“The girl with the bob cut”
I come from a small community that was very conservative. Nobody in our history has married anybody across the river Tungabhadra — men were very intelligent and women used to be great cooks in our family. I was the first to marry across the river and everyone was shocked. Scissors would not touch a woman’s hair in the family — only the man’s, except when you went to Allahabad for pilgrimage. And I had a bob cut because it was easier to maintain. My relatives were so upset and my house became the house of “the girl with the bob cut”!
From there I went to engineering college, where I was the only girl in the entire batch. I was alone and it wasn’t easy, but I always believed that it’s all in the mind and that’s how I got through.
“Women students need not apply”
I never wanted to work in India and had gotten a scholarship to a university in the US for my doctorate. But then I saw a notice in college about “young, bright engineers” being required at Telco (erstwhile Tata Engineering and Locomotive Company, now Tata Motors) Pune and Jamshedpur with a stipend of Rs 1,500, which was pretty good in 1974. There was a line at the bottom of the notice saying: “Women students need not apply”. I felt offended and wrote a postcard to J.R.D. Tata asking how someone like him and his company could not harness the capacity of womenfolk in India. And then came a letter for an interview for me, which I cleared and got an offer.
I had decided not to join but then my father questioned my sitting for the interview in the first place if I did not want the job. “If you’re on the topic of equal rights for women then you’re opening a cupboard with many skeletons in it. You must take up this job to open the road for other women instead of being selfish and settling abroad,” my father told me. I took up the Telco job and the rest is history.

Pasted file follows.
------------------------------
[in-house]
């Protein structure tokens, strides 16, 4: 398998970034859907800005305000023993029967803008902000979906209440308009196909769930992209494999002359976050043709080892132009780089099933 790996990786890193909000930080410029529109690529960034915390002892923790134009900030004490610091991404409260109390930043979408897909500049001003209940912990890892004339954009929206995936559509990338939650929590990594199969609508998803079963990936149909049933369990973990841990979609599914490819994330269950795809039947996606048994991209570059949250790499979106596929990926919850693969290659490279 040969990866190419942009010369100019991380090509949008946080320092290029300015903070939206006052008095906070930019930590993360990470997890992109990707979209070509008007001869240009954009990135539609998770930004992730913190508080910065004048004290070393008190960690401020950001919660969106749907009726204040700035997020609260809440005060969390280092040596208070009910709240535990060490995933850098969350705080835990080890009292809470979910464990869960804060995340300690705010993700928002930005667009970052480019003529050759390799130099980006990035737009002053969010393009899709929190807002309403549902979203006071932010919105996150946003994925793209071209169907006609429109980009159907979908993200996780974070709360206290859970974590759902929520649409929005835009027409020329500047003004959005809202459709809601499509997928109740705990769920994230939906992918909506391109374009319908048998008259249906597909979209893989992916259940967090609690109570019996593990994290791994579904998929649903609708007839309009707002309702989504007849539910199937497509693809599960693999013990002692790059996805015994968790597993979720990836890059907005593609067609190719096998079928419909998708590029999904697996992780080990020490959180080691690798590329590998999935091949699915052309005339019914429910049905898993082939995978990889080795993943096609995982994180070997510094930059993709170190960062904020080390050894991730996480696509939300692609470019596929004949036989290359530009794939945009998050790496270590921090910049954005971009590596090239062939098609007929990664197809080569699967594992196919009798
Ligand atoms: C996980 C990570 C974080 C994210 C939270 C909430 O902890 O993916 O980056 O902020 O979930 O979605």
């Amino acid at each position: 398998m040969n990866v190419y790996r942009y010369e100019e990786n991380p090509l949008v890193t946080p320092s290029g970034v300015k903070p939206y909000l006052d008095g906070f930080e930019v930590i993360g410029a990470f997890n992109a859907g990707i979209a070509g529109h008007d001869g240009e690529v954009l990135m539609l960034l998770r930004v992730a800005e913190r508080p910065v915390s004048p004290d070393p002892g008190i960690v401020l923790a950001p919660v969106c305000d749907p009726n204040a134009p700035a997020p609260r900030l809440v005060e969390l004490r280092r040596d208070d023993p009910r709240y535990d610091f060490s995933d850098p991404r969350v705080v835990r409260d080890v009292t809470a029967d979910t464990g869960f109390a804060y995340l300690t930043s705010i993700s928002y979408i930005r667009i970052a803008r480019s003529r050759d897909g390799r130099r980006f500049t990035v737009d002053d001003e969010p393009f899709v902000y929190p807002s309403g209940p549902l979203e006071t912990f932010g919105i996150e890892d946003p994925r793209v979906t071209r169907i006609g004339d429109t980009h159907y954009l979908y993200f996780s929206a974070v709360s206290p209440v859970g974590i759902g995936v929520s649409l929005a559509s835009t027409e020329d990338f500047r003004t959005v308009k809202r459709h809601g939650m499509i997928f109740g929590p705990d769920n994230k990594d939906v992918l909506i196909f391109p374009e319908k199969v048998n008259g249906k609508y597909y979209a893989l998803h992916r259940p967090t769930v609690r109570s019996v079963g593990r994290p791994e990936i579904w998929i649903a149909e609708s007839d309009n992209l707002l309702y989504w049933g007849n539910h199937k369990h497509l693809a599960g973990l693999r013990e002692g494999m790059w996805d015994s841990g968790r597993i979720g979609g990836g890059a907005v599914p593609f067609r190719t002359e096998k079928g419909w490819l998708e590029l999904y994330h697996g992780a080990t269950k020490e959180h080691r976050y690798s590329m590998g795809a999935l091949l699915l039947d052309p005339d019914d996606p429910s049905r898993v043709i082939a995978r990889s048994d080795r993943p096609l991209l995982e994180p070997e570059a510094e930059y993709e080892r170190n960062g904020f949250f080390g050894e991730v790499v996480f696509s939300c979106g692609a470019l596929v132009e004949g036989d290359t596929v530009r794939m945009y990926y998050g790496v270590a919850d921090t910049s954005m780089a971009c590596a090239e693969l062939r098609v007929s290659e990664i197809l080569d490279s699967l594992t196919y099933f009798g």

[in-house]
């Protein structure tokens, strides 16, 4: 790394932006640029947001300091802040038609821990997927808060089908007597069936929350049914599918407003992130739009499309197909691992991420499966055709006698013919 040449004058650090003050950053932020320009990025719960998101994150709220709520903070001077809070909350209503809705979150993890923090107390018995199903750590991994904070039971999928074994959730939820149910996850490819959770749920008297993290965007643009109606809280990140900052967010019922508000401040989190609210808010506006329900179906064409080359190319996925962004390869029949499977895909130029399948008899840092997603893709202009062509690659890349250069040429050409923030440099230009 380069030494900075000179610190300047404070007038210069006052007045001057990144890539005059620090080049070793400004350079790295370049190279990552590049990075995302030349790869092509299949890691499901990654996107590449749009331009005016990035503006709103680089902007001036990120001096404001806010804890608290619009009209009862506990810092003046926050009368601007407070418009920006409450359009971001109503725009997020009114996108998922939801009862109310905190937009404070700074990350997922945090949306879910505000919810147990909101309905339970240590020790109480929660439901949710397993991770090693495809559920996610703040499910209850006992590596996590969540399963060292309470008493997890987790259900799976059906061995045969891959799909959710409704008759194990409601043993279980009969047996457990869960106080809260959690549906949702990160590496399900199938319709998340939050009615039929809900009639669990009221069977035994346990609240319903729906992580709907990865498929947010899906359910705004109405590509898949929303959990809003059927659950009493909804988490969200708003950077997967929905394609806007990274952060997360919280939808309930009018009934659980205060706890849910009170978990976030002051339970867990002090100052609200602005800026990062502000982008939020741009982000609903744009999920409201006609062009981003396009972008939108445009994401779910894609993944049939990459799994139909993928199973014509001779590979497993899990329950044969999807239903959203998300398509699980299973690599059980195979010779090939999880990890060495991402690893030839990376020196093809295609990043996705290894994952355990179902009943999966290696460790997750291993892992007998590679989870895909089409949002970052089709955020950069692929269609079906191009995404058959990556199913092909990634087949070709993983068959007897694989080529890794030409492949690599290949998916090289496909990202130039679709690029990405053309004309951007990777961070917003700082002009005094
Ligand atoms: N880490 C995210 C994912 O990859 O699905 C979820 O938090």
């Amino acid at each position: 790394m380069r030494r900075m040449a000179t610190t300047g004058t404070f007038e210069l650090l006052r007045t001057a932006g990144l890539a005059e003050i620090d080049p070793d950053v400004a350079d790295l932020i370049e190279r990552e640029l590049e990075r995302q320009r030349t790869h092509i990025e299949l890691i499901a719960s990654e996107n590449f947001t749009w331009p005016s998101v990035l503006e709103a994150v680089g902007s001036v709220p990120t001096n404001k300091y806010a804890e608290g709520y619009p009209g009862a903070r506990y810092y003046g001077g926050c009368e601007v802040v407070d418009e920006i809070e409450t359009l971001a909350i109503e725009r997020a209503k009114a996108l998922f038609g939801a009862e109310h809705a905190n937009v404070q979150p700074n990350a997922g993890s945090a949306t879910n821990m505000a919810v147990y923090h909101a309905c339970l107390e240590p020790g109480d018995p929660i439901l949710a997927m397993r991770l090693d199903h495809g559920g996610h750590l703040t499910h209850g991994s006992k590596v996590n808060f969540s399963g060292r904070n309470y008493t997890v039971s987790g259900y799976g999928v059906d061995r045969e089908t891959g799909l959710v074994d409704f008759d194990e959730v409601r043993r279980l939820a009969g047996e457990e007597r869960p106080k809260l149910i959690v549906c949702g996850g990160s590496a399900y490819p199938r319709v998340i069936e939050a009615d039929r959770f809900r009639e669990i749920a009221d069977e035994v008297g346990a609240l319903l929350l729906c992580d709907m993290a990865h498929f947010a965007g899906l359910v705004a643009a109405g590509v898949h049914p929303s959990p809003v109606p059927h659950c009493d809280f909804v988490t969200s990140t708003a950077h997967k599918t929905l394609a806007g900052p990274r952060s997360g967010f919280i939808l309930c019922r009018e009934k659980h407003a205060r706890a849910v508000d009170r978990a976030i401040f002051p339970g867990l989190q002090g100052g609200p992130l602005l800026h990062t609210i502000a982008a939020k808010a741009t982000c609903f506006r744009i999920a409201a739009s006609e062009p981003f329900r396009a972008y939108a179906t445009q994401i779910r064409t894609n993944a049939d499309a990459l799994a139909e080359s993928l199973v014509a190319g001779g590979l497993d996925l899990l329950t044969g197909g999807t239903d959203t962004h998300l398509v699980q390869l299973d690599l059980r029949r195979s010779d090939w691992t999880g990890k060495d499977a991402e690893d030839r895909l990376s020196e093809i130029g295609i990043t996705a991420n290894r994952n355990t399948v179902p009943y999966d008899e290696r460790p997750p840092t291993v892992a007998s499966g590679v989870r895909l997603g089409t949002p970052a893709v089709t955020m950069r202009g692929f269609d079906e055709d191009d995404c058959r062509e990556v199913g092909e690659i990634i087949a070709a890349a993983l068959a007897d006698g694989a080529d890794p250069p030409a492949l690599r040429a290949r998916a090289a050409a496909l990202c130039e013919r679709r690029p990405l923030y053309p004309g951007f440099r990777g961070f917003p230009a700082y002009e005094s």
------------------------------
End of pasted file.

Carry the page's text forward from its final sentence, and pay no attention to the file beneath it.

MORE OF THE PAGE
Sudha Murty, with husband Narayana Murthy
Narayana Murthy’s marriage proposal on a rickshaw
Murthy told me, “Look I am 5’4”, not good to look at, I come from a poor family. I cannot make you rich but I will give you happiness, contentment and we will read a lot of books together.” I told him, “I am not a great cook and I always like adventure.” So we told each other what we could and could not do and then decided to not spend any money on our wedding. We got married at home with Rs 800 paid equally by the two of us.
The Infosys dream
Whenever we are stuck in traffic in Bangalore and my husband complains, I remind him that he is responsible for it! He started the software industry here and got more people, more cars and now the city is a concrete jungle. We did start Infosys but Murthy was a bigger dreamer than me. He always wanted software to be birthed in India because he believed that ethical hard work was enough to become rich in India without any malpractice. He believed that the creation of wealth lay in the creation of jobs. I gave my savings of Rs 10,000 to my husband for it. I always say that the secret to my happy marriage is that behind every successful woman is an understanding man. Murthy returned my support when I started the Infosys Foundation.